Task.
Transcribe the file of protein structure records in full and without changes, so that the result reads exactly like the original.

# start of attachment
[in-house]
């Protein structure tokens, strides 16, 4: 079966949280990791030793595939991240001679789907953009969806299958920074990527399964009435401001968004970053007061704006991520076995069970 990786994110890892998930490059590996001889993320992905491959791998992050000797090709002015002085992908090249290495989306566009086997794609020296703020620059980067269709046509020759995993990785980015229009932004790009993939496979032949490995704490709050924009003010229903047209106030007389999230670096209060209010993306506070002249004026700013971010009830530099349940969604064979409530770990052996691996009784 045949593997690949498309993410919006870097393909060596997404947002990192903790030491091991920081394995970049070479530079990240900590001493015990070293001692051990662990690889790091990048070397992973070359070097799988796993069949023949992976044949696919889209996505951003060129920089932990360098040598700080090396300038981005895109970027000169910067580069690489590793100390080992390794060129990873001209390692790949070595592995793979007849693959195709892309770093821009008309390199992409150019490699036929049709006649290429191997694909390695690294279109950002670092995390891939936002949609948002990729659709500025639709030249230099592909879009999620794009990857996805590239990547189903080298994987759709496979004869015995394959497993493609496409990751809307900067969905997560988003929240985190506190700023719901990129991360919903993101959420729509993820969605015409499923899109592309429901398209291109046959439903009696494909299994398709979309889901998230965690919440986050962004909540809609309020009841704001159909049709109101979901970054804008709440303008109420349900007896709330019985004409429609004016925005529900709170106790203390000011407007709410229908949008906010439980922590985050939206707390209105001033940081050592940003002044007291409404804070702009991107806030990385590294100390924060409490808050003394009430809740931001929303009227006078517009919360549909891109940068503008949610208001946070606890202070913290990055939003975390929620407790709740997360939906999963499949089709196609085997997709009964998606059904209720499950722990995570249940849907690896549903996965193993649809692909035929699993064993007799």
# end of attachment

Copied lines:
[in-house]
């Protein structure tokens, strides 16, 4: 079966949280990791030793595939991240001679789907953009969806299958920074990527399964009435401001968004970053007061704006991520076995069970 990786994110890892998930490059590996001889993320992905491959791998992050000797090709002015002085992908090249290495989306566009086997794609020296703020620059980067269709046509020759995993990785980015229009932004790009993939496979032949490995704490709050924009003010229903047209106030007389999230670096209060209010993306506070002249004026700013971010009830530099349940969604064979409530770990052996691996009784 045949593997690949498309993410919006870097393909060596997404947002990192903790030491091991920081394995970049070479530079990240900590001493015990070293001692051990662990690889790091990048070397992973070359070097799988796993069949023949992976044949696919889209996505951003060129920089932990360098040598700080090396300038981005895109970027000169910067580069690489590793100390080992390794060129990873001209390692790949070595592995793979007849693959195709892309770093821009008309390199992409150019490699036929049709006649290429191997694909390695690294279109950002670092995390891939936002949609948002990729659709500025639709030249230099592909879009999620794009990857996805590239990547189903080298994987759709496979004869015995394959497993493609496409990751809307900067969905997560988003929240985190506190700023719901990129991360919903993101959420729509993820969605015409499923899109592309429901398209291109046959439903009696494909299994398709979309889901998230965690919440986050962004909540809609309020009841704001159909049709109101979901970054804008709440303008109420349900007896709330019985004409429609004016925005529900709170106790203390000011407007709410229908949008906010439980922590985050939206707390209105001033940081050592940003002044007291409404804070702009991107806030990385590294100390924060409490808050003394009430809740931001929303009227006078517009919360549909891109940068503008949610208001946070606890202070913290990055939003975390929620407790709740997360939906999963499949089709196609085997997709009964998606059904209720499950722990995570249940849907690896549903996965193993649809692909035929699993064993007799």